Enormous inflatable rats. Dangerous picket lines. Jimmy Hoffa.

How we view unions today could do with a little less drama.

As union membership has declined in recent years, misconceptions around collective bargaining have grown. Maybe we’re biased, but just because unions aren’t as intense as they’re portrayed on TV doesn’t mean the work they do is any less exciting.

So what exactly is a labor union?

"Three women hold signs at the Merchandise Mart in Atlanta, Georgia, urging people not to buy Judy Bond blouses, March 1, 1962." Care of: Kheel Center, Cornell University Library, licensed under CC BY 2.0

At its core, a labor union is a group of workers who team up to advocate for better pay, benefits, safety and perks. They function as democratic bodies where every member gets a vote in deciding which issues the group tackles. As a unified bloc representing the majority of employees, unions can affect real change in ways leadership can’t ignore — like, legally.

Unions aren’t confined to one single workplace, either. Some heavyweight groups, like United Steelworkers, represent workers at multiple companies to push for industry-wide results.

If a union is certified by the National Labor Relations Board (we can help with that), employers must recognize the union and work with it to negotiate a contract that works for both parties. This process is known as collective bargaining — and it’s an effective, beautiful thing.

Sounds cool, but what can a union actually accomplish?

There’s nothing better than that Friday-afternoon feeling. But if it weren’t for labor groups, that feeling might not exist. In fact, early unions fought for many of the basic standards we enjoy today, like weekends and not having our workplaces look like a scene from Upton Sinclair’s The Jungle.

The sausage department, Armour's great packing house, Chicago, U.S.A. Creators: Strohmeyer & Wyman, New York, NY, c. 1893. Care of: Library of Congress.

But assuming companies are adhering to modern labor laws, what good is a union to a 21st-century worker?

Let’s look at the numbers. According to the US Board of Labor Statistics, people in unions make more money — about 20 percent more. They’re also more likely to have pensions and health benefits than people who aren’t in a union.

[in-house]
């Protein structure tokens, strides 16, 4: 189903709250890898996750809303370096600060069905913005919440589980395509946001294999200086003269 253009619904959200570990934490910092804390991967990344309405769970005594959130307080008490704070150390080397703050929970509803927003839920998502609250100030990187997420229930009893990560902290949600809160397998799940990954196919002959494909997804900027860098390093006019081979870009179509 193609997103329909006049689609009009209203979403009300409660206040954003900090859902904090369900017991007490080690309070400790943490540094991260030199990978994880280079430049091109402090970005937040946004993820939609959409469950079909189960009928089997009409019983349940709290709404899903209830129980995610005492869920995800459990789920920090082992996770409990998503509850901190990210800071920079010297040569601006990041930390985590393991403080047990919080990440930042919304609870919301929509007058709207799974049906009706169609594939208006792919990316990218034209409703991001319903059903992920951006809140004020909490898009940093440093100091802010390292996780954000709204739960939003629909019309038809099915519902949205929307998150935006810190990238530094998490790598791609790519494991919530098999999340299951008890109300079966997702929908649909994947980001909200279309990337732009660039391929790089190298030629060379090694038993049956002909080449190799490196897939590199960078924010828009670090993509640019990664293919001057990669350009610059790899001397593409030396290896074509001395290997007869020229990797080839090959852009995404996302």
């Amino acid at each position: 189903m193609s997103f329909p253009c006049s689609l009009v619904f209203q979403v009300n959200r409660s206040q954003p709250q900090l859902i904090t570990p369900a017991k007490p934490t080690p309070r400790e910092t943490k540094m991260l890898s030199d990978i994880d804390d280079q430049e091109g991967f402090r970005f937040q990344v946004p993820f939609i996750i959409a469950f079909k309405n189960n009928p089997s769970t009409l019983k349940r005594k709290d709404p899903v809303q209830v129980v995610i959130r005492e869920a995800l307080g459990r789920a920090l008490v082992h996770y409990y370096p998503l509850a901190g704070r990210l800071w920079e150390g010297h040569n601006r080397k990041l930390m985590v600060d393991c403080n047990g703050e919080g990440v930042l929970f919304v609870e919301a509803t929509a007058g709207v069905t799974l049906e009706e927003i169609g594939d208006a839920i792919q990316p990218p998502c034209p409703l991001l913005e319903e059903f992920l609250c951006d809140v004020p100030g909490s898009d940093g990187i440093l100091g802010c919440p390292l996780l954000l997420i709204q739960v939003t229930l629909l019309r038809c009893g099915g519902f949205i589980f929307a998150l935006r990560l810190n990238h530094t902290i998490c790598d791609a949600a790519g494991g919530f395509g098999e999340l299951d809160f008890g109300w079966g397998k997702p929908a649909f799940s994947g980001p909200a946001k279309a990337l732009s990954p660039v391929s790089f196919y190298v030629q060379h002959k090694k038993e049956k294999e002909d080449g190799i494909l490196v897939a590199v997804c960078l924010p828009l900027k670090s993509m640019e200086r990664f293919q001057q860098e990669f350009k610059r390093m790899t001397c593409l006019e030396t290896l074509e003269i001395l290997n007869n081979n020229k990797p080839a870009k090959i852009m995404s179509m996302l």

The cool thing about unionizing is that it doesn’t just have to be about money, although most people deserve to be paid more.

Maybe workers at a company feel that the parental leave policy is lacking, or there should be more transparency around diversity and inclusion initiatives or why certain people see promotions and others don’t. Unions push for transparency and better policies that make your company a more fulfilling place to work.

Whether fighting for a big change in workplace safety or a nice-to-have education stipend, unions help workers access the support they need to excel in their field and gain stability in their personal lives. If that seems open-ended, it is. That’s why we’re here to help you navigate it.

A union can fight for:

  • Healthcare benefits
  • Increased wages to meet the cost of living
  • Improved workplace policies
  • New safety standards
  • More paid time off
  • How workplace issues are handled
  • Diversity and inclusion policies
  • Pay and promotion transparency
  • Management accountability

Protecting your dream job

Your company has good pay, management is receptive to feedback and your team is awesome. Sure, there are a few issues you’d like to see changed, but you’re generally happy.

What’s the point of unionizing?

Consider it this way: forming a union can keep your company a place where you and that talented team of yours want to stay. Unionizing is one tool that can reduce turnover, increase job satisfaction and give workers increased ownership over their professional lives.

Unions have been on the decline since the 1970s, but they’re starting to see a resurgence in industries like manufacturing, tech and digital media. The reason for that is pretty simple: People are hungry for more input in their professional development and personal growth. There are some exceptions as to who is able to unionize, but most full-time workers are able to organize and find a seat at the table.

Union members take pride in their work, care about their peers, and want to celebrate company wins. That might already be how you feel about your workplace — a union is the best way to ensure you feel like that for the long haul.